2003, even before EMC acquired Documentum. If you look at the growth of SharePoint and more recently of firms like
Dropbox and Box, you’d have to agree that facilitating team collaboration on
content is both a major use case and a good business. And eRoom in its day in the 90s was a decent
Where does eRoom stand today? Well it does seem that EMC offers it, but their front page case study is about their own internal use and how they reduced their costs to operate it by using another of their acquisitions, VMWare. The only customer one that’s front and center dates from March, 2007. That can’t make a buyer very confident that EMC believes in team collaboration.
wait-- there is CenterStage. EMC announced CenterStage with great fanfare
back in 2009, as “the new standard for extended enterprise collaboration”
a.k.a. a new collaboration client for Documentum and the “evolution of eRoom.” CenterStage
promises a Web 2.0 feature set, such as blogs, wikis, and tagging for
user-generated content, as well as collaborative workspaces and so on. Yet far
from evolving eRoom, it turns out you actually have to migrate
from eRoom to CenterStage, and it doesn’t appear that too many customers have. EMC has only one customer case study cited on
the CenterStage page of their website, and the top links in Google not from EMC
all date from…you guessed it…2009. Last
but not least, EMC is well known in Enterprise 2.0 circles as an enthusiastic
adopter not of CenterStage, but of Jive. We’ll see how VMWare’s foray into social collaboration plays out, but
EMC today is much more of a repository vendor than a collaboration vendor.
That brings us to the web content management/web experience management frontier. This of course is an absolutely vital use case for any enterprise or public sector organization, as the web has become a (and often the) primary channel for engagement with customers, prospects, and constituents. And here EMC and Oracle agree: Fatwire, now Oracle WebCenter Sites, is the web experience management solution that “offers best-in-class technologies for web content management, content targeting and analytics, content integration, user-generated content, and more…” If you are a Documentum customer and you want to bring your content to the web, even EMC would recommend that you look elsewhere. Documentum simply doesn’t extend to the web experience use case. It’s stuck firmly in the 90s. At Oracle, when you combine Sites with ATG, Endeca and Siebel, organizations have the one stop solution they need to gather and capitalize on customer information and actions to provide the most compelling user experience possible.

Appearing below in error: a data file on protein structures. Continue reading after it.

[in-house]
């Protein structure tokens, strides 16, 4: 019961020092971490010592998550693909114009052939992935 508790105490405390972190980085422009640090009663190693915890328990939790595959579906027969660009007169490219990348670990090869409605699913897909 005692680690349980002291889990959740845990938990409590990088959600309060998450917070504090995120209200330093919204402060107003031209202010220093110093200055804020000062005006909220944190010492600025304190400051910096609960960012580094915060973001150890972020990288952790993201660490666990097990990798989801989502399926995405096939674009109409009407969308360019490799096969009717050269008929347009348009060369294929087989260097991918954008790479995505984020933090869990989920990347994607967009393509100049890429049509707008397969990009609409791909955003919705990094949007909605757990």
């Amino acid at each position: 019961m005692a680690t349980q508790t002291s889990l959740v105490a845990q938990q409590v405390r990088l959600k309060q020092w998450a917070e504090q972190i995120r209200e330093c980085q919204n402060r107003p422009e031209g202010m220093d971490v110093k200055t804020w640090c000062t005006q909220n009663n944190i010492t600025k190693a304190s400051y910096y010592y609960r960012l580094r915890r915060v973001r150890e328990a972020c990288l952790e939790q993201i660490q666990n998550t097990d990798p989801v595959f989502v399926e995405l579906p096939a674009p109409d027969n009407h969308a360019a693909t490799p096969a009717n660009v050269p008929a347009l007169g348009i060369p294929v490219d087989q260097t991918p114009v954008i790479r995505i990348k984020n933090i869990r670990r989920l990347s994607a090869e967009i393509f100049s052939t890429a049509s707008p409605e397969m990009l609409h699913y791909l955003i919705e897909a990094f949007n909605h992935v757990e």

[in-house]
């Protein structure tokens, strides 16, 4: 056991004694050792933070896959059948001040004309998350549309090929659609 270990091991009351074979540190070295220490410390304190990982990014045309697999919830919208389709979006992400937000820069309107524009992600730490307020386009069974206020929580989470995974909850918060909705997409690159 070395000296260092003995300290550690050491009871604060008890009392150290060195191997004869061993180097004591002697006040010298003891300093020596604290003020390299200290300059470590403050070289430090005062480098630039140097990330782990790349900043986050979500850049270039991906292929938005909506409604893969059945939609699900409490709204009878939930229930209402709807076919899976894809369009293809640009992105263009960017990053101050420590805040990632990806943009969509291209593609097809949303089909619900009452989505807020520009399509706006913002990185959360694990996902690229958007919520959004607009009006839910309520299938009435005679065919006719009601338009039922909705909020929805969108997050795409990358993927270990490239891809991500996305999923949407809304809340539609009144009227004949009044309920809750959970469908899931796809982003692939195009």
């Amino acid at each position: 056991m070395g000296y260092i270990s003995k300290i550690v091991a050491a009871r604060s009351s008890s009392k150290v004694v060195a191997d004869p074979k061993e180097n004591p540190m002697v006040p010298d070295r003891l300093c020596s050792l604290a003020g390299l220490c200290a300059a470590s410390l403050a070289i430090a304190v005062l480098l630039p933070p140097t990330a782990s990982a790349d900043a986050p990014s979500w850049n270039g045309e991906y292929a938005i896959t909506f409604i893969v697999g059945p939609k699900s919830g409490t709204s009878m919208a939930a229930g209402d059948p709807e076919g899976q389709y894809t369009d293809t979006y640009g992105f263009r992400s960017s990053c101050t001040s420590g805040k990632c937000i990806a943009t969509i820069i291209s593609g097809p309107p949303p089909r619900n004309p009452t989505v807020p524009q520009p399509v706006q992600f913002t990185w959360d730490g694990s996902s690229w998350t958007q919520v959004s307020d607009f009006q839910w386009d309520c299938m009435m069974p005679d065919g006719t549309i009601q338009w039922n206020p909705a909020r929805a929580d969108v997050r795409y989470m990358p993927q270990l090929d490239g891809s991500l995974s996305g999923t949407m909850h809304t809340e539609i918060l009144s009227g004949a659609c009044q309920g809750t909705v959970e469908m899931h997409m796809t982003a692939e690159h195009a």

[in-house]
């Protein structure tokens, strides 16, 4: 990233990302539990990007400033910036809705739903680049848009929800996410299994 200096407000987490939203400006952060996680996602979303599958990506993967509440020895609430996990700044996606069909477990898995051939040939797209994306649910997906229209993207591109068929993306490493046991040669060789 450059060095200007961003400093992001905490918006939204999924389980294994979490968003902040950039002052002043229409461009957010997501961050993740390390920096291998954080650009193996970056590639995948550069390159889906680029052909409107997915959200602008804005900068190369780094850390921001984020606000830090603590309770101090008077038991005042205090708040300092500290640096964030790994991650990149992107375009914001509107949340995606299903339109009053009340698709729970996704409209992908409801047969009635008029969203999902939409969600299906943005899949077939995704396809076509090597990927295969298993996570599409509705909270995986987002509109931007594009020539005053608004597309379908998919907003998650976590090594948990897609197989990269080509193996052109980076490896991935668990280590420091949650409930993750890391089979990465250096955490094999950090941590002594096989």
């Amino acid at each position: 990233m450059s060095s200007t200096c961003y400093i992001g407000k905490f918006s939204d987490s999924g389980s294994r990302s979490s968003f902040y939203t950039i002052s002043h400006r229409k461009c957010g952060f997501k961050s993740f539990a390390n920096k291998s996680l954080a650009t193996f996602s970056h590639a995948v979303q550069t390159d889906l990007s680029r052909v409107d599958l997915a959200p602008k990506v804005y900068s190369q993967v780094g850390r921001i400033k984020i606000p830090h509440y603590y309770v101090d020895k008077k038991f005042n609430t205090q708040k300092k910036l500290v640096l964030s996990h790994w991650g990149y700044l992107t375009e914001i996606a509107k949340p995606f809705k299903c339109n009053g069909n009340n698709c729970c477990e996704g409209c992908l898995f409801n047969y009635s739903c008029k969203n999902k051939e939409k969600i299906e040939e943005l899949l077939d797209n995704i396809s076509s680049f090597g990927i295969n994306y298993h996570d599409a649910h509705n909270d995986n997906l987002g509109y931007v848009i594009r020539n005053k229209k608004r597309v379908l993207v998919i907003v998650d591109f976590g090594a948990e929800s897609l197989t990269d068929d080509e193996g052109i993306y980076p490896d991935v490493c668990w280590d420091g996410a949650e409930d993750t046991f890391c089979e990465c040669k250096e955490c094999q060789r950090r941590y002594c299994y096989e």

And at heart this is why we believe there’s been so much customer interest in our campaign. Customers want to do more than just manage the content they have—they want to capitalize on it, generating and using it in new ways to drive business forward, not just operate a glorified filing system. With our vision and investments in making WebCenter a collaboration, content, and experience management system for the future, customers can be assured they won’t get stuck in the past.
View the Moveoff Documentum webcast on the Moveoff Documentum web page.